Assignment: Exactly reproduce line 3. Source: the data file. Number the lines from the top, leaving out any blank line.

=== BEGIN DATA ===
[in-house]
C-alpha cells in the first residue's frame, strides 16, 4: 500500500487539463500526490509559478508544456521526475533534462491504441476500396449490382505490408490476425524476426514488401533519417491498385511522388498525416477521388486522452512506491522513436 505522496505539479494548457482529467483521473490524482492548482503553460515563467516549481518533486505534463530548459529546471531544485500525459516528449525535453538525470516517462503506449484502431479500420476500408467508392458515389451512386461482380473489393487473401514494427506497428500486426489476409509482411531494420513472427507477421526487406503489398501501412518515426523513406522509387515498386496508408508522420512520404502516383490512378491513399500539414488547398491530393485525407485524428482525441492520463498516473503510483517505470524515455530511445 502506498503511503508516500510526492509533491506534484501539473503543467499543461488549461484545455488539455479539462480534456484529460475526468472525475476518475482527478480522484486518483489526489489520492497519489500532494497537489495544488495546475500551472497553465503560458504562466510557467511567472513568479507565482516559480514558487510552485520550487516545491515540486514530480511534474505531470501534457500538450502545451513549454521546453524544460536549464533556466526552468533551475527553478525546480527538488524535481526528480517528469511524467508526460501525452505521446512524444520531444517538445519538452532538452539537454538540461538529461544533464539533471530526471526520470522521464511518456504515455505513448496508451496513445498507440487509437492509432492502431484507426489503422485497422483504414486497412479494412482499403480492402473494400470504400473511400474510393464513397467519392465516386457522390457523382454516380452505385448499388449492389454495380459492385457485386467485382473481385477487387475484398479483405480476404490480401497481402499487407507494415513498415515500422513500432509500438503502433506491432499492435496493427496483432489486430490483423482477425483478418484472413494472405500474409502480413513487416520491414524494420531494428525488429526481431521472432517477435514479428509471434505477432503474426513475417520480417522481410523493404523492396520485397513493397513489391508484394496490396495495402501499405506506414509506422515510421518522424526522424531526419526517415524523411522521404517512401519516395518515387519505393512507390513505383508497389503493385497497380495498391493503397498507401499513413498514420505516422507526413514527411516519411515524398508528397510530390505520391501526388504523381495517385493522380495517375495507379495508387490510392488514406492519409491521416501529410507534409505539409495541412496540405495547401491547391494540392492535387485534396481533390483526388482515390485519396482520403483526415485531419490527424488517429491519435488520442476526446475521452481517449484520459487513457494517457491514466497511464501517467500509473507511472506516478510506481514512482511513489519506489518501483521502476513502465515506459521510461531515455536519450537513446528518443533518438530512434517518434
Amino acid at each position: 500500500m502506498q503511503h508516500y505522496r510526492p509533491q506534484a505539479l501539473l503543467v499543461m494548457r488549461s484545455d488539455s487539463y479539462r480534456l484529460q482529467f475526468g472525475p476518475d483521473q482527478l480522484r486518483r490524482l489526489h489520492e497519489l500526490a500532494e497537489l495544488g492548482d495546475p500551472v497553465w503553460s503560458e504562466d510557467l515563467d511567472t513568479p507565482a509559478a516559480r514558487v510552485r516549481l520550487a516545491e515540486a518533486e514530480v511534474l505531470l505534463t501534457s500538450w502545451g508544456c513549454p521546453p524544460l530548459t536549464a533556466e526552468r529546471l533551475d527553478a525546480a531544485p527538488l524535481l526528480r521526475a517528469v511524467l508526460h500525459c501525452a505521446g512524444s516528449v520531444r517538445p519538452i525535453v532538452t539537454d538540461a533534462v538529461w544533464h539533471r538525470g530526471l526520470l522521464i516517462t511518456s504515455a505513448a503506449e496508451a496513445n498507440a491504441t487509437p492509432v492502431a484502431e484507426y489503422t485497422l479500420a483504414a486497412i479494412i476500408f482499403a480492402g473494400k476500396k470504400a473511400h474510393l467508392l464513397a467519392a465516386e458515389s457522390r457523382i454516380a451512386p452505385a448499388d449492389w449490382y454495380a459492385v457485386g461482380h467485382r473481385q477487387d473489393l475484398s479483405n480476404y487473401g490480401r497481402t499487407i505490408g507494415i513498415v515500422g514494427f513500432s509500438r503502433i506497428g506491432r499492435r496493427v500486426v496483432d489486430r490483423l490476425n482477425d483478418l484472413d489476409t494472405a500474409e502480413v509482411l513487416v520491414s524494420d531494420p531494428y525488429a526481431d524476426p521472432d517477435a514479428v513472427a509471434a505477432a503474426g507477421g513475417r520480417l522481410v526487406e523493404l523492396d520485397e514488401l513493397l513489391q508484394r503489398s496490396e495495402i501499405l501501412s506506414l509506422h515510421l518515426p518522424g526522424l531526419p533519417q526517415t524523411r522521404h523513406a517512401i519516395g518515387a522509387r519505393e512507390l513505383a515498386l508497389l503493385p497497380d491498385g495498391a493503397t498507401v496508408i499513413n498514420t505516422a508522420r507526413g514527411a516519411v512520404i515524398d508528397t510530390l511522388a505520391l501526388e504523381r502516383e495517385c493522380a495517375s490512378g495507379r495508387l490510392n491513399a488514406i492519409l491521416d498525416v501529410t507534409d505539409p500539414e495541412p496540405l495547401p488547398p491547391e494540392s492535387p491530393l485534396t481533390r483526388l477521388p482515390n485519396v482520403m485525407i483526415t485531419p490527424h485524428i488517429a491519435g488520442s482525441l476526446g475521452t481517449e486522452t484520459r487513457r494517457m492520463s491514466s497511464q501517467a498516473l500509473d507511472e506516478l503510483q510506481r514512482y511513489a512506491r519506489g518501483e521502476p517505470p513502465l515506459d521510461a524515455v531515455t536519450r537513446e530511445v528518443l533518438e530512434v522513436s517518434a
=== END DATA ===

Amino acid at each position: 500500500m502506498q503511503h508516500y505522496r510526492p509533491q506534484a505539479l501539473l503543467v499543461m494548457r488549461s484545455d488539455s487539463y479539462r480534456l484529460q482529467f475526468g472525475p476518475d483521473q482527478l480522484r486518483r490524482l489526489h489520492e497519489l500526490a500532494e497537489l495544488g492548482d495546475p500551472v497553465w503553460s503560458e504562466d510557467l515563467d511567472t513568479p507565482a509559478a516559480r514558487v510552485r516549481l520550487a516545491e515540486a518533486e514530480v511534474l505531470l505534463t501534457s500538450w502545451g508544456c513549454p521546453p524544460l530548459t536549464a533556466e526552468r529546471l533551475d527553478a525546480a531544485p527538488l524535481l526528480r521526475a517528469v511524467l508526460h500525459c501525452a505521446g512524444s516528449v520531444r517538445p519538452i525535453v532538452t539537454d538540461a533534462v538529461w544533464h539533471r538525470g530526471l526520470l522521464i516517462t511518456s504515455a505513448a503506449e496508451a496513445n498507440a491504441t487509437p492509432v492502431a484502431e484507426y489503422t485497422l479500420a483504414a486497412i479494412i476500408f482499403a480492402g473494400k476500396k470504400a473511400h474510393l467508392l464513397a467519392a465516386e458515389s457522390r457523382i454516380a451512386p452505385a448499388d449492389w449490382y454495380a459492385v457485386g461482380h467485382r473481385q477487387d473489393l475484398s479483405n480476404y487473401g490480401r497481402t499487407i505490408g507494415i513498415v515500422g514494427f513500432s509500438r503502433i506497428g506491432r499492435r496493427v500486426v496483432d489486430r490483423l490476425n482477425d483478418l484472413d489476409t494472405a500474409e502480413v509482411l513487416v520491414s524494420d531494420p531494428y525488429a526481431d524476426p521472432d517477435a514479428v513472427a509471434a505477432a503474426g507477421g513475417r520480417l522481410v526487406e523493404l523492396d520485397e514488401l513493397l513489391q508484394r503489398s496490396e495495402i501499405l501501412s506506414l509506422h515510421l518515426p518522424g526522424l531526419p533519417q526517415t524523411r522521404h523513406a517512401i519516395g518515387a522509387r519505393e512507390l513505383a515498386l508497389l503493385p497497380d491498385g495498391a493503397t498507401v496508408i499513413n498514420t505516422a508522420r507526413g514527411a516519411v512520404i515524398d508528397t510530390l511522388a505520391l501526388e504523381r502516383e495517385c493522380a495517375s490512378g495507379r495508387l490510392n491513399a488514406i492519409l491521416d498525416v501529410t507534409d505539409p500539414e495541412p496540405l495547401p488547398p491547391e494540392s492535387p491530393l485534396t481533390r483526388l477521388p482515390n485519396v482520403m485525407i483526415t485531419p490527424h485524428i488517429a491519435g488520442s482525441l476526446g475521452t481517449e486522452t484520459r487513457r494517457m492520463s491514466s497511464q501517467a498516473l500509473d507511472e506516478l503510483q510506481r514512482y511513489a512506491r519506489g518501483e521502476p517505470p513502465l515506459d521510461a524515455v531515455t536519450r537513446e530511445v528518443l533518438e530512434v522513436s517518434a